News Posts matching "Law"

Return to Keyword Browsing

Apple forgot to gain approval from FCC for their iPhone

Apple finally unveiled their iPhone at Macworld. Too bad they forgot one critical step: getting it licensed through the FCC. And of course, any cell phone that isn't approved by the FCC is not allowed to be sold or distributed in the United States of America. Add this to the recent lawsuit from Cisco over the iPhone name, and chances are it will be a long time before Apple gets to sell it's iPhone to the general public.Source: The Inquirer

Vista causes more license confusion

Microsoft’s license terms for the retail version of Vista, its latest operating system, have caused more confusion over what the user is allowed to do - this time regarding the number of processors. The terms of the agreement state that the OS can only be installed on a “single device,” which is to be expected, however it continues to state that the software may only be used “on up to two processors on that device at one time.” What this means for multi-core systems with more than two cores is unknown, but with gaming moving closer and closer to being dependent on more than one CPU, this may confuse gamers. The description of what a single processor means is a bit of a grey area because it could either be argued as an individual CPU unit or an individual core, so no doubt Microsoft will clear up the matter in the near future.Source: The Inquirer

German ratings board refuses to rate Crackdown, sales to minors illegal

The German ratings board has refused to issue a rating for "Crackdown", the Xbox360 game that will come with a free Halo 3 beta invitation. Crackdown was probably banned in Germany for being too violent. A game without a rating in Germany isn't "illegal", however it cannot be sold to a minor, advertised, or displayed in a public store. All sales of the game have to be person-to-person. Two other Xbos360 games that have been deemed unrated in Germany are Gears of War and Dead Rising.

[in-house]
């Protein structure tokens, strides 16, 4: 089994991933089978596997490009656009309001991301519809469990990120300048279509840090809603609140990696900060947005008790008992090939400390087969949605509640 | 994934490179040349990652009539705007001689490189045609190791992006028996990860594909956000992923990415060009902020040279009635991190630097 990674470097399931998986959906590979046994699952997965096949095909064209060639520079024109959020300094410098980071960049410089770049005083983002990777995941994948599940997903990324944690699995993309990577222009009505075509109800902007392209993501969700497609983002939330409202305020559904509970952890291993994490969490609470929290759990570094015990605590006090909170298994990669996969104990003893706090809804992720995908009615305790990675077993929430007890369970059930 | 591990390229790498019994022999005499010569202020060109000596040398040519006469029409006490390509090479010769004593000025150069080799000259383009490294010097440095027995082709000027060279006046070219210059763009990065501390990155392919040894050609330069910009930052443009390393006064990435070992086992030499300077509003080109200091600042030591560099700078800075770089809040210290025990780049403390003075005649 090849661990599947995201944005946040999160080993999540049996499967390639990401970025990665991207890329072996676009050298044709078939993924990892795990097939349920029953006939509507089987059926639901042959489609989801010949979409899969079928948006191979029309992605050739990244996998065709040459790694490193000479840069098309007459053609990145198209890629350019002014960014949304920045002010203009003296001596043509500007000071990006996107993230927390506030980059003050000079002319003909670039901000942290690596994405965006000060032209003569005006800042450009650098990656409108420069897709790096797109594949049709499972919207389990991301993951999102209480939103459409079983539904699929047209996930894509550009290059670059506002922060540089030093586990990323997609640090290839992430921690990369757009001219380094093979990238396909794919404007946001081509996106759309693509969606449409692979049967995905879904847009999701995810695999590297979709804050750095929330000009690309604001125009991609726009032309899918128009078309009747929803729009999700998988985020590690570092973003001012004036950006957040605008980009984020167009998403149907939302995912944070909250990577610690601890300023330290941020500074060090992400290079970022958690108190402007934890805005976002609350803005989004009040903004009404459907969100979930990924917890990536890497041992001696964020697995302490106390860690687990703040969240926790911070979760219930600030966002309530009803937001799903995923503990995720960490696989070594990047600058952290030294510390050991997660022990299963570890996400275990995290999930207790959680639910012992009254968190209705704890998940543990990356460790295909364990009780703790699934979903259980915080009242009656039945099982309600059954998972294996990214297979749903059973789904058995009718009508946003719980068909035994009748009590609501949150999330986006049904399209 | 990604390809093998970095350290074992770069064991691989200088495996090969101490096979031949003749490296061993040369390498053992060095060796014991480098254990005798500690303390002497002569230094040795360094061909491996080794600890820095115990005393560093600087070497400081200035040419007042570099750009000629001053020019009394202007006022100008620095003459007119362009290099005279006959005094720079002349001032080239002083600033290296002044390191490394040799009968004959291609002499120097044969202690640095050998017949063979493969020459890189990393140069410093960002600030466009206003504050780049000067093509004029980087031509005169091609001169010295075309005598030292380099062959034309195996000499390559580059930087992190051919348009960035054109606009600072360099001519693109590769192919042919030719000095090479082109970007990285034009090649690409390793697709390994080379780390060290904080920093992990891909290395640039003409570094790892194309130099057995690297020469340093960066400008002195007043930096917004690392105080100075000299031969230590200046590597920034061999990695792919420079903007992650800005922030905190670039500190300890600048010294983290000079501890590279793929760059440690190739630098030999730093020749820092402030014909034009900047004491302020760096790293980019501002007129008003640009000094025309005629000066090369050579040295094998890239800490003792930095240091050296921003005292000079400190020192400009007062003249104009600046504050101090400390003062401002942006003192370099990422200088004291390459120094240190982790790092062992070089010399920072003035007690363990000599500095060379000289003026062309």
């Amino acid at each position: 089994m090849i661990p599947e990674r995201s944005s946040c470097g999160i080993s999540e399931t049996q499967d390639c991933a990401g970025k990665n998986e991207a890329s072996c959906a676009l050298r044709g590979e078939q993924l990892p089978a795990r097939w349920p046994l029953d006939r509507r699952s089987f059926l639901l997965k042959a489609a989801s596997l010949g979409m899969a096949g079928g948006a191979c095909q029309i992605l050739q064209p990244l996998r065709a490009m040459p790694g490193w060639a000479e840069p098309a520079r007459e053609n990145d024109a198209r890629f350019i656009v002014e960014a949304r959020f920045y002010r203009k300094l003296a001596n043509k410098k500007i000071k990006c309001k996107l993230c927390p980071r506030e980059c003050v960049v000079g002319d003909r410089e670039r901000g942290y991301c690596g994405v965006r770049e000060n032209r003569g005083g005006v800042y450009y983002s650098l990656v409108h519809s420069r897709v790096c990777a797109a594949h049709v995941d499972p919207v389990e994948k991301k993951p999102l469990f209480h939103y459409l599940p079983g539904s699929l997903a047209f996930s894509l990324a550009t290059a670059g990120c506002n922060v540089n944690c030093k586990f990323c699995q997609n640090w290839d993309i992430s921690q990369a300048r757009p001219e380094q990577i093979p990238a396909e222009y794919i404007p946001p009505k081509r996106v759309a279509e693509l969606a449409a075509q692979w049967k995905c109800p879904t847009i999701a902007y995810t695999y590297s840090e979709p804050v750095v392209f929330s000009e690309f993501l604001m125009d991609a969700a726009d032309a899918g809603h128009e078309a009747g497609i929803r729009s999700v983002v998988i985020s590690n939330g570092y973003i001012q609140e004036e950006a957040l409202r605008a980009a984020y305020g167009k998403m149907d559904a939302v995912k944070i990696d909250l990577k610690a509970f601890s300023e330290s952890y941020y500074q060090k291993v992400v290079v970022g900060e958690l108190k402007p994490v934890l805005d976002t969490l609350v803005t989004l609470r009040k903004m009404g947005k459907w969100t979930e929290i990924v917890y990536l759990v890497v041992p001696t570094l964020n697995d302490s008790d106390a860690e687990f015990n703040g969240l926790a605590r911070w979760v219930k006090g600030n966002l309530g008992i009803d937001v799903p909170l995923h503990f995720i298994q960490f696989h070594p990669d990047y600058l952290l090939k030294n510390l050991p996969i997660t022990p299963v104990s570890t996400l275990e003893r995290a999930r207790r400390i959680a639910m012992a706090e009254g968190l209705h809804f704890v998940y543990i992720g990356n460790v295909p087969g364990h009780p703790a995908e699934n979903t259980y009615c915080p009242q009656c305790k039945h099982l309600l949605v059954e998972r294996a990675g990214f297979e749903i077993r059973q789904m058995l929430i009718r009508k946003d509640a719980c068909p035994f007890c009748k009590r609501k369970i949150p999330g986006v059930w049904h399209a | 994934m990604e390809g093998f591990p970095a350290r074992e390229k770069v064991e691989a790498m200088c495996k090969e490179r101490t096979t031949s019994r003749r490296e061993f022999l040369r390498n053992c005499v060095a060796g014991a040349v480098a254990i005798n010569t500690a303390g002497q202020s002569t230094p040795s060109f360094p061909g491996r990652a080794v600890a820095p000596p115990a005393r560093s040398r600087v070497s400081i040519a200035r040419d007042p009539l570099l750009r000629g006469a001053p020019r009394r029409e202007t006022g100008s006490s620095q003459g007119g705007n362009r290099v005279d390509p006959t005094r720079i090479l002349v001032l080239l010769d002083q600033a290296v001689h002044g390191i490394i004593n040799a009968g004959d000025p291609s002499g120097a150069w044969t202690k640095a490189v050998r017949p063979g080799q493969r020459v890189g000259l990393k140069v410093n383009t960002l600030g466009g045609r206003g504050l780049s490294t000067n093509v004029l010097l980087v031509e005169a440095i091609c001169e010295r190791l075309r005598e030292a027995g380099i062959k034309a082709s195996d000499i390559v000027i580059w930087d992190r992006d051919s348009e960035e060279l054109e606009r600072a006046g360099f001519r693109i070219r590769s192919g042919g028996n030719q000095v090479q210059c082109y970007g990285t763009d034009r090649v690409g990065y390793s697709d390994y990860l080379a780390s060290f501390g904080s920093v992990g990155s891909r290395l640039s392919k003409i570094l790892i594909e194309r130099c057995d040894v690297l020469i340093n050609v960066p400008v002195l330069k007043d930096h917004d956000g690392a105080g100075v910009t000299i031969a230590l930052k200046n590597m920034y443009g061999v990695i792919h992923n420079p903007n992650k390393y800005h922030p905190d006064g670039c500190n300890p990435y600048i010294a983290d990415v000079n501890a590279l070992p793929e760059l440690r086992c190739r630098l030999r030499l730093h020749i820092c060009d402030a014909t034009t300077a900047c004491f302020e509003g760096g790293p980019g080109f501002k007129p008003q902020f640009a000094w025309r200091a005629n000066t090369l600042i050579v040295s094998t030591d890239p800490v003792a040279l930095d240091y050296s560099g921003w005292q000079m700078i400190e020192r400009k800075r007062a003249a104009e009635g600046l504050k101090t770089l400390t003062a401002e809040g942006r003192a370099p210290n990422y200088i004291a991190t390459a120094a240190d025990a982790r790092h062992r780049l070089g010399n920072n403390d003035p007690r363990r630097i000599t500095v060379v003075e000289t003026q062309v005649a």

Source: Joystiq

Apple faked files in Steve Jobs stock option scandal

For those of you who don't know about the Apple stock option scandal: Steve Jobs, in 2001, was granted 7.5 million stock options without the proper authorization of the Apple board of directors. However, it has recently come to light that the scandal is much more serious than initially thought. Someone had falsified the documents that make Steve Jobs look like he had authorization for those stock options. The Securities and Exchange Commission is weighing whether or not to take action against Apple and/or any of the individuals involved, and whether or not Steve Jobs himself could be in trouble is unclear. Steve Jobs returned all the stock options before exercising them.Source: EnGadget

Hynix DDR Shipment Hijacked in Taiwan

A batch of about NT$20 million (US$306,000) worth of DDR chips (from Hynix Semiconductor) was stolen yesterday in Taoyuan, Taiwan. The 20 boxes filled with DDR chips were robbed while in transit, with most of the chips being 400MHz frequency parts. This DDR chips were being delivered to distributors, though ownership of the chips is still unknown. A Chinese-language Economic Daily News (EDN) report cited sources as saying that three robbers staged an accident with the truck transporting the chips, and then subdued the driver using a machete and taser gun. The thieves were seen headed to the airport and the batch of chips are likely headed to China, the report said.Source: DigiTimes